Lec3 APS301 Slideshow

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Information about Lec3 APS301 Slideshow

Published on October 25, 2007

Author: Janelle

Source: authorstream.com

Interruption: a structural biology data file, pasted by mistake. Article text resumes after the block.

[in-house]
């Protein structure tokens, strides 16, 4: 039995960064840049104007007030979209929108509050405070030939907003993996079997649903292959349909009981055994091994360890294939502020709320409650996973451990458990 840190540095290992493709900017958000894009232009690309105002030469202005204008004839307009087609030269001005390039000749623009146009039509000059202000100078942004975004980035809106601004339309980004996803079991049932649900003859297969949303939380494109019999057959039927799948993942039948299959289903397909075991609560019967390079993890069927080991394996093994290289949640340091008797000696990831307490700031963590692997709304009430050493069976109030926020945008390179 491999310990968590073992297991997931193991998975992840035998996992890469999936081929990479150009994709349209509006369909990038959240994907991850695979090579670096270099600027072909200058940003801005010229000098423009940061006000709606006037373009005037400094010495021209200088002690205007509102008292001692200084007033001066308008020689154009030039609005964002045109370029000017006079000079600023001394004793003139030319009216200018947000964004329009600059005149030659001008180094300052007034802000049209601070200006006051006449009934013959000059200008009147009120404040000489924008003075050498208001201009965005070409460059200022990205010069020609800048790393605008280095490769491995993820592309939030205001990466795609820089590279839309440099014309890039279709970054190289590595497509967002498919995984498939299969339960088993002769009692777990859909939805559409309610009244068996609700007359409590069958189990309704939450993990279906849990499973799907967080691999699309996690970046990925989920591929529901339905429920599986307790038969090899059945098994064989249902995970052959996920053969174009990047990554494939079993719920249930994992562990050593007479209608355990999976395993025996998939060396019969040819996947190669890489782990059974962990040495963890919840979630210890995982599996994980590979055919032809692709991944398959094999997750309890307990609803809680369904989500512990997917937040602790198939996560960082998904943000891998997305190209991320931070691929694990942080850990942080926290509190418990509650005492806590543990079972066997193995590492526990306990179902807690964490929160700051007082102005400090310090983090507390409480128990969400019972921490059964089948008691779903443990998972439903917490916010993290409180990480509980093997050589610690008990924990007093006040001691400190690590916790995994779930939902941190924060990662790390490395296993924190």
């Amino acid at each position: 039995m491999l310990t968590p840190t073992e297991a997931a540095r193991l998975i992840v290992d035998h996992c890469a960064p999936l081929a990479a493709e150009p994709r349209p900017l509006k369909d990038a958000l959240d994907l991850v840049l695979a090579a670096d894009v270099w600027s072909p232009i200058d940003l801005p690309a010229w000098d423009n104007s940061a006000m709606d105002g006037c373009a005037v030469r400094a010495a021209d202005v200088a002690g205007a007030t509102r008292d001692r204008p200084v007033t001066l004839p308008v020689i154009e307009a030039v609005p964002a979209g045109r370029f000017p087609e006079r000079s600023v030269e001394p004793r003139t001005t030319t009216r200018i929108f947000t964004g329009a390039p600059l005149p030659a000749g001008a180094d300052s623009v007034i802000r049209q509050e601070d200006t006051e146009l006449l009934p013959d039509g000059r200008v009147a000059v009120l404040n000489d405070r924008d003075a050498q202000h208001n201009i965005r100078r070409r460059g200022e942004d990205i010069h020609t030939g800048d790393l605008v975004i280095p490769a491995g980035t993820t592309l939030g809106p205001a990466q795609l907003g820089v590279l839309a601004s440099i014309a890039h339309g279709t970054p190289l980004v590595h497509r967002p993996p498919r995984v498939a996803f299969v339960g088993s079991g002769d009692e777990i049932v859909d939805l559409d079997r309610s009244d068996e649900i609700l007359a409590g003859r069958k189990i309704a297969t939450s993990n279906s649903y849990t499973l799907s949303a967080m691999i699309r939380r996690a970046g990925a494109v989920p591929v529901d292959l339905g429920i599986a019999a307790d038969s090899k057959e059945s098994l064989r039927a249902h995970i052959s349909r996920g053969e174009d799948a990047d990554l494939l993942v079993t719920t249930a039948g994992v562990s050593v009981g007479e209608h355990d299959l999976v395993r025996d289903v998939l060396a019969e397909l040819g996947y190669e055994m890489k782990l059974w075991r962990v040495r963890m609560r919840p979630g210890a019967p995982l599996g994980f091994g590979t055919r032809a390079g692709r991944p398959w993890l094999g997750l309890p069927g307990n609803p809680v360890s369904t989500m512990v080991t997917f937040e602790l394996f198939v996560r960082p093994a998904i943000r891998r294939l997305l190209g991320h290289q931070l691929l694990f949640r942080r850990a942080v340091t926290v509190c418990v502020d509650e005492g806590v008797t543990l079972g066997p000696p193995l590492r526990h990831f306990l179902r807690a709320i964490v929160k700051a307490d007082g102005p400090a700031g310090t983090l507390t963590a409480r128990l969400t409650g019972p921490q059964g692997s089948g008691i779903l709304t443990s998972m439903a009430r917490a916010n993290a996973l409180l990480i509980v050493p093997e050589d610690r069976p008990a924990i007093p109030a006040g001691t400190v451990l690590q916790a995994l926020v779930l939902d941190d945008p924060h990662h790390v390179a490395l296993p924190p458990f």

Slide1:  APS 301. Co-operation & Conflict Professor Francis L. W. Ratnieks Lecture 3 Brood Site Pollination Mutualisms: Common Interests and Conflicts Between Two Species Slide2:  Relationship Party 1 Party 2 Mutualism + + Relationship Actor Recipient Parasitism + – Altruism – + Spite – – What is Mutualism? Slide3:  What is Mutualism? Mutualism is an arrangement where all parties benefit. Many symbiotic (living together) relationships are mutualistic. For example, many insects have micro-organisms living in their gut (e.g., termites and gut protozoa) or intracellularly which help in nutrition, particularly in species which live on a non-balanced or difficult to digest diet such as wood, plant sap, blood etc.). In previous lectures we have also seen that genes can usually be considered as mutualists. However, many symbiotic relationships are parasitic with one party exploiting the other. Slide4:  Brood Site Pollination Mutualisms The lecture will focus on obligate mutualistic relationships involving insect pollinators whose larvae also develop in the plants they pollinate (“brood site pollination mutualism”). Even though both partners need each other to reproduce, and even though the relationship is basically mutualistic, there is often an incentive for one party to overexploit the other, and hence conflict. In the next lecture we will also consider parasitic symbioses and see that the exploitation of the host by the parasite may vary from benign to harmful. Symbiotic relationships are a continuum from mutualism to parasitism. Slide5:  Pollination as a Mutualism The pollen of many angiosperms is moved between plants by insects and other animals. The plant, if it has both male and female function, receives two benefits. First, its pollen is transmitted to other plants. Second, it receives pollen from other plants to fertilise its own eggs. (Many plants have stigmas that reject their own pollen.) The pollinator usually receives an incentive to visit the flower in the form of nectar. Rewards also include the pollen itself, oils, and scents (used by male orchid bees, Euglossinae, to attract female bees). Slide6:  Pollination as a Mutualism Sometimes this relationship is not mutualistic. Some bees visit plants without pollinating them. Instead they work the flower from the side or even chew a hole through the corolla tube in which to insert their tongue. Some plants exploit pollinators. Some orchids mimic female bees and wasps and attract males who try to copulate with them, spreading pollen via attempted matings. Kiwi fruit (Actinidia) has both male and female function plants. Both have nectar-less flowers with pollen as reward. But the pollen produced by female function plants is in fact useless to the bees as food (and also useless in transmitting genes). It is just the non-digestible outer coating. Slide7:  Insect Cheating Plant Bumble bee (Bombus terrestris) worker taking nectar through a hole she has bitten in a honeysuckle (Lonicera) flower. Honeysuckle is normally pollinated by long-tongued moths. Slide8:  Bumble bee (left) and honey bee (right) taking nectar from base of corolla tube without pollinating. Some bees (including some bumble bees but not honey bees) can chew a hole through the corolla tube. Insects Cheating Plant Slide9:  Insect Cheating Plant Left. Honey bee (Apis mellifera) working Brassica flower from above, a position that results in pollination. Right. Honey bee inserting tongue from side in natural gap in flower, a position that does not pollinate. Slide10:  Plants Cheating Insect Pollination of W. Australian orchid Drakaea glyptodon by thynnine wasp Zaspilothynnus trilobatus. Top Left. Pre-mating posture of wingless female wasp. Top Right. Orchid flower. Bottom. Male wasp tipped back by flower into position needed for pollination. Slide11:  Orchid flower resembles female wasp Male wasp copulating flower Plants Cheating Insect Slide12:  Plants Cheating Insect Insect visitors to Ophrys orchids. Left. Male solitary wasp Camposcolia ciliata on O. speculum; Centre. Male solitary wasp Argogorytes mystaceus on fly orchid, O. insectifera; Right. Male solitary bee Andrena maculipes on O. lutea. Slide13:  Bee Orchid Slide14:  Bee Orchid Slide15:  Brood Site Pollination Mutualism Most plants are visited by many pollinator species, and pollinators visit many plant species. Some pollination mutualisms are more specific. In some the plant provides a home for the larvae of the pollinating insects instead of or in addition to the more traditional rewards of pollen and nectar. We will look at two of these. We will see how the relationship between figs and fig wasps has less conflict in it that that between yucca plants and yucca moths. Fig/Fig wasp mutualism Fig plants (Ficus spp.) and Fig wasps (Agaonidae) Where: worldwide in tropical and subtropical countries Yucca/Yucca moth mutualism Yucca plants (Yucca spp.) and Yucca moths (Tegeticula spp) Where: N. America Slide16:  Fig - Fig Wasp Mutualism Slide17:  Strangler fig from SE Asia. The fig climbs an existing tree which it eventually kills. Figs are perennial plants ranging in size from a small bush to a massive tree. Photo courtesy Steve Compton Slide18:  Photo courtesy Allen Herre Female fig wasp entering fig via ostiole. Panama Slide19:  Cross section of fig at time of entry of mother wasps. Panama. Photo courtesy Allen Herre Slide20:  Top Left. Female fig wasp, Blastophaga quadraticeps. Bottom Left. Male of same species. Right. Female fig wasp, Ceratosolen arabicus, laying an egg inside fig. Forelegs are raised to extract pollen from thoracic pockets, where it is stored by the wasp. Fig Wasps & Figs Slide21:  Fig Wasp Life Cycle 1. Mated female wasp enters fig & lays eggs in fig flowers inside fig 2. Wasp larvae develop 3. Male (wingless) and female offspring wasps emerge & mate 4. Mated female wasps disperse to fig flowers on other fig plants. Slide22:  Photo courtesy Allen Herre Cross section of fig at time of emergence of progeny wasps. Panama. Slide23:  Male fig wasps showing absence of wings and large mandibles for male-male fighting. Panama. Photo courtesy Allen Herre. Slide24:  Fig Wasps & Figs The life cycle is complex, but you must understand it. A fig is an inflorescence arranged so that the flowers are all on the inside of a cavity (“synconium”). The flowers inside are connected to the outside world by a small hole in the fig (“ostiole”). One or more mated and pollen carrying female fig wasps, usually of a particular species per fig species, enter the ostiole. They pollinate the flowers, which are all female at this point, and lay eggs in some of them. The wasp larvae develop into adults as parasites of some of the fig flowers. Slide25:  Fig Wasps & Figs Offspring male and female wasps emerge inside the fig and mate. Male fig wasps often fight with each other. The female wasps collect pollen from male flowers that mature inside the fig at this time. The mated, pollen-carying, females now leave their natal fig through a hole in the side cut by the male wasps. They disperse to other fig plants which have young figs to enter. The fig matures after the wasps leave. Figs are eaten by vertebrates who disperse the seeds in their faeces. The mother fig wasps did not lay eggs in all female flowers, so the fig does produce seeds. Slide26:  Fig Wasps & Figs In addition to pollinating fig wasps there are species of fig wasp (Torymidae) which do not enter the fig to lay their eggs. Instead they use a long ovipositor to lay eggs through the outer coat of the fig without having to enter. These do not pollinate the fig and so are parasites. They are parasites of both the fig plant and the fig wasp. They need the pollinating (mutualistic) fig wasp to pollinate the fig that they lay eggs into. They need the fig for their developing larvae. Slide27:  Mutualistic & Parasitic Fig Wasps Ostiole Parastic fig wasp Pollinating fig wasp Outer coat of fig Flowers Flowers Slide28:  Parasitic female fig wasp (above), with long ovipositor and pollinating fig wasp (below), with shorter ovipositor. Panama. Photo courtesy Allen Herre Mutualistic & Parasitic Fig Wasps Slide29:  Cost to Fig of Parasitism by fig wasps Even though a large proportion of the fig’s ovules are parasitized by wasp larvae, the cost to the plant is small. Why? Because most ovules result in female wasps that transmit pollen from the same plant. Optimal sex ratio is normally 50:50. So if half the flowers result in female wasps (male function for the plant) and half in seeds this is fine for the plant. However, some wasps reared are males. Males do not transmit pollen. But they help by cutting exit holes in the fig. (In many fig wasps there is LMC, so most of their offspring are females anyway.) Slide30:  Cost to Fig of Parasitism by fig wasps The fig benefits by having some but not all of its ovules parasitized Janzen (1979) – suggests ways in which plants can control wasp entry over evolutionary time (also Herre 1996) e.g. tighter ostiole, shorter ostiole opening period, more rapid fig development “How many babies do figs pay for babies?” 41-77% of seeds per fig killed (mean of means = 55%) (but pollinating and non-pollinating wasps were not distinguished) Slide31:  Defence Against Non-Pollinating Wasps These wasps have a long ovipositor. Fig may keep them out by evolving a thicker skin. Could be expensive to do this Will probably cause an arms race. With wasps evolving longer ovipositors. Who would win? Fig or parasitic wasp? Slide32:  Gynodioecious figs. Figs from 2 plants. Left: female function plant has only long stigmas and nowhere for wasp to lay her eggs; Right: male function plant has short stigmas allowing oviposition by wasps. SE Asia. Photo by Steve Compton. Slide33:  Gynodioecious figs Some Old World figs are “gynodioecious” Some plants have only female flowers Some plants have female and male flowers Female only plants – all flowers have long styles Female wasp enters, pollinates but cannot lay eggs Fig produces seeds but no wasps – functionally female GOOD FOR PLANT, BAD FOR WASPS Why do female wasps enter female-function figs? Slide34:  Yucca - Yucca Moth Mutualism References Pellmyr, O., Huth, C. J. 1994. Evolutionary stability of mutualism between yuccas and yucca moths. Nature 372: 257-260. Pellmyr, O., Leebens-Mack, J., Huth, C. J. 1996. Non-mutualistic yucca moths and their evolutionary consequences. Nature 380: 155-156. Slide37:  Female yucca moth taking pollen from stamens of a yucca plant. USA. Photo courtesy National Geographic magazine Slide38:  Yucca moth with bundle of pollen in her maxillary tentacles, ready to pollinate yucca flowers. Slide39:  Female yucca moth pollinating the stigma of a yucca plant. USA. Photo courtesy National Geographic magazine Slide40:  Female yucca moth using ovipositor to lay eggs below stigma of yucca plant. USA. Photo courtesy National Geographic magazine Slide41:  Yucca Plant & Yucca Moth Left. Yucca flower. The stigma is centrally located and surrounded by stamens that produce pollen. Middle. Yucca moth deliberately obtaining pollen from stamens. Right. Moth mouthparts are specially modified for handling pollen. Slide42:  Yucca moths & Yucca plants The life cycle is less complex that in the fig wasps. Yucca plants live in N. America, particularly in the arid western states. Each spring a plant produces an inflorescence of many flowers. Yucca moths hatch from their pupae in the soil and mate. The females deliberately collect pollen from the stamens of plants and deliberately use this to pollinate the stigmas of the flowers of other plants.The moths have specialised mouthparts for handling the pollen. The pollinating moth also saws a slit in the ovary of the flower it is pollinating and lays eggs. The eggs develop into larvae which feed on some of the developing seeds. Slide43:  Yucca moths & Yucca plants Plants can drop (abort) flowers into which too many eggs have been laid or which have not been pollinated adequately. Moth larvae pupate away from the plant. Thus, a female moth will probably not pollinate the plant on which it develops. In contrast, a fig wasp does transmit the pollen of the plant in which it developed. Thus, the interests of plant and insect are more closely aligned in the fig system than in the yucca system. As with the fig wasps, there are species of yucca moths which do not pollinate. Slide44:  Abortion (Dropping) of Yucca Flowers The graph (Pellmyr & Huth 1994) shows that when flowers are aborted, they are normally dropped before the moth eggs hatch. In this way the plant can prevent itself from being overexploited by having too many eggs laid, which would result in most developing seeds being eaten. Slide45:  Abortion (Dropping) of Yucca Flowers The graph below (Pellmyr & Huth 1994) shows: Left, that flowers with more eggs are preferentially dropped. Right, that flowers with very few oviposition scars are also more likely to be dropped. This suggests that the plant is sensitive to being overexploited (too many eggs) but also drops flowers that may not have been sufficiently pollinated (few scars meaning not much visitation by moths). Plants do not have the resources to mature all flowers so selectively abort those of least benefit. Slide46:  Non-Mutualistic Yucca Moths As in figs, some pollinators take advantage “Cheater” non-pollinating species of Tegeticula have evolved Consume seeds but do not pollinate 76% seeds eaten in population of plants with pollinator and non-pollinator speces; 26% with pollinator only Tegeticula yuccasella is probably a complex of numerous species, both pollinators and cheaters Slide47:  Non-Mutualistic Yucca Moths There are two types of cheater Early cheaters Adults active during latter part of flowering Oviposit into fruit wall a few days after pollination Late cheaters Use elongated ovipositor to cut into full-sized fruit This is ca. 2 weeks after pollination AND after the abortion phase (cunning!) If both types occur, up to 85% of seeds may be destroyed Slide48:  Phylogeny of Yucca Moth Strategies The phylogeny of yucca moths on the following slide (Pellmyr et al. 1996) was constructed using 2100 base pairs of mitochondrial DNA. Each end point represents a moth. Above this are the names of its host plant and the USA State in which they live. The phylogeny enables the following inferences to be made. 1. There is a single origin of active pollination of yucca plants by moths. 2. There is a single origin of non-pollinating via “early cheating”. (Early cheaters lay their eggs in yucca flowers a few days after they have been pollinated, and after the flower abortion period.) Slide49:  Phylogeny of Yucca Moth Strategies 3. There is either one or two origins of non-pollinating via “late cheating”. (Late cheaters have an elongated ovipositor and lay their eggs in the swollen seed pod of the plant c. 2 weeks after pollination.) 4. Within a single plant population with two moth species, one pollinating and one non-pollinating, the two moths are not closely related phylogenetically. This suggests that non-pollinating arose when one moth species colonised an area in which plants were pollinated by another species, allowing one species to evolve to be a non-pollinator, rather than a single species both pollinating and non-pollinating. 5. Non-pollination evolved c.61-66% of the time since active pollination. Slide50:  Phylogeny of Yucca Moth Strategies Y. whipplei sCA Y. whipplei nCA Y. brevifolia NV Y. schidigera CA Y. torreyi TX Y. utahensis UT Y. elata AZ Y. baccata NM Y. intermedia NM Late Cheaters (non-pollinators) Evolution of active pollination of yucca plants by yucca moths Outgroup Early cheaters (non-pollinators) Evolution of Tegeticula yucasella complex of yucca moths Slide51:  Effect of Cheating on Plants The figure below (Pellmyr et al. 1996) shows the proportion of seeds of Yucca filamentosa destroyed by yucca moths in populations with and without cheaters (= non-pollinating moth species) in Ohio and Tennessee. A sample of 25 fruits were collected in each population. Two populations had cheaters and six did not. The proportion of seeds destroyed was only 26% without cheaters but role to 76% with cheaters. Slide52:  Things to Ponder Why don’t fig wasps avoid female function figs? Why don’t fig wasps over-exploit the plant by laying eggs into all the flowers? How might a fig plant be able to able to prevent over-exploitation? What are the similarities and differences between the fig/wasp and yucca/moth mutualisms? How can a plant make decisions, such as when a yucca plant aborts flowers with excess eggs? Parasites have evolved in both mutualisms. Why is this? Is it inevitable? This is an ongoing area of research – see references, search Web of Science etc. if interested